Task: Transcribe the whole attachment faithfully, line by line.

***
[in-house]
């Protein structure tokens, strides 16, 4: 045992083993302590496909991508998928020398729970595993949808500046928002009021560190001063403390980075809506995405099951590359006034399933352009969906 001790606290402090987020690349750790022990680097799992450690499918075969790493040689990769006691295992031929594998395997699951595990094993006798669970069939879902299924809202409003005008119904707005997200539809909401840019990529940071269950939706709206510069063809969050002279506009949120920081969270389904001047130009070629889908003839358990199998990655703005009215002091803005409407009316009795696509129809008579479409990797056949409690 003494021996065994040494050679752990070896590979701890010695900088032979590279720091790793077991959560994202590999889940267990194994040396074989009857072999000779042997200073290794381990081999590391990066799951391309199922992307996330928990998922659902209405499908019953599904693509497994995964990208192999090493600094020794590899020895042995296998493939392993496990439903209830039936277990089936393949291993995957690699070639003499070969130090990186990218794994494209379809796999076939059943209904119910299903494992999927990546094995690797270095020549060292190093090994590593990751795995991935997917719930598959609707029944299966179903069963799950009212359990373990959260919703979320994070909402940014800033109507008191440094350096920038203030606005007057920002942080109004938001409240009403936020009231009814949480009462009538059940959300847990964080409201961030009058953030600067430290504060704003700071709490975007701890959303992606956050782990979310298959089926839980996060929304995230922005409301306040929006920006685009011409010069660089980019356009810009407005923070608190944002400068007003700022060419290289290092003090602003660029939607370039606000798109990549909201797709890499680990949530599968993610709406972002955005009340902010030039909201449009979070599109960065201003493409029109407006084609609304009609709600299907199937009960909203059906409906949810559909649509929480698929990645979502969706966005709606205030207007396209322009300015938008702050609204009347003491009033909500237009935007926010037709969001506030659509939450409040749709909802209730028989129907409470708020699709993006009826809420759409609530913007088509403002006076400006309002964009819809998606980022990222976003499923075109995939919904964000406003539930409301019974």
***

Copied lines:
[in-house]
């Protein structure tokens, strides 16, 4: 045992083993302590496909991508998928020398729970595993949808500046928002009021560190001063403390980075809506995405099951590359006034399933352009969906 001790606290402090987020690349750790022990680097799992450690499918075969790493040689990769006691295992031929594998395997699951595990094993006798669970069939879902299924809202409003005008119904707005997200539809909401840019990529940071269950939706709206510069063809969050002279506009949120920081969270389904001047130009070629889908003839358990199998990655703005009215002091803005409407009316009795696509129809008579479409990797056949409690 003494021996065994040494050679752990070896590979701890010695900088032979590279720091790793077991959560994202590999889940267990194994040396074989009857072999000779042997200073290794381990081999590391990066799951391309199922992307996330928990998922659902209405499908019953599904693509497994995964990208192999090493600094020794590899020895042995296998493939392993496990439903209830039936277990089936393949291993995957690699070639003499070969130090990186990218794994494209379809796999076939059943209904119910299903494992999927990546094995690797270095020549060292190093090994590593990751795995991935997917719930598959609707029944299966179903069963799950009212359990373990959260919703979320994070909402940014800033109507008191440094350096920038203030606005007057920002942080109004938001409240009403936020009231009814949480009462009538059940959300847990964080409201961030009058953030600067430290504060704003700071709490975007701890959303992606956050782990979310298959089926839980996060929304995230922005409301306040929006920006685009011409010069660089980019356009810009407005923070608190944002400068007003700022060419290289290092003090602003660029939607370039606000798109990549909201797709890499680990949530599968993610709406972002955005009340902010030039909201449009979070599109960065201003493409029109407006084609609304009609709600299907199937009960909203059906409906949810559909649509929480698929990645979502969706966005709606205030207007396209322009300015938008702050609204009347003491009033909500237009935007926010037709969001506030659509939450409040749709909802209730028989129907409470708020699709993006009826809420759409609530913007088509403002006076400006309002964009819809998606980022990222976003499923075109995939919904964000406003539930409301019974």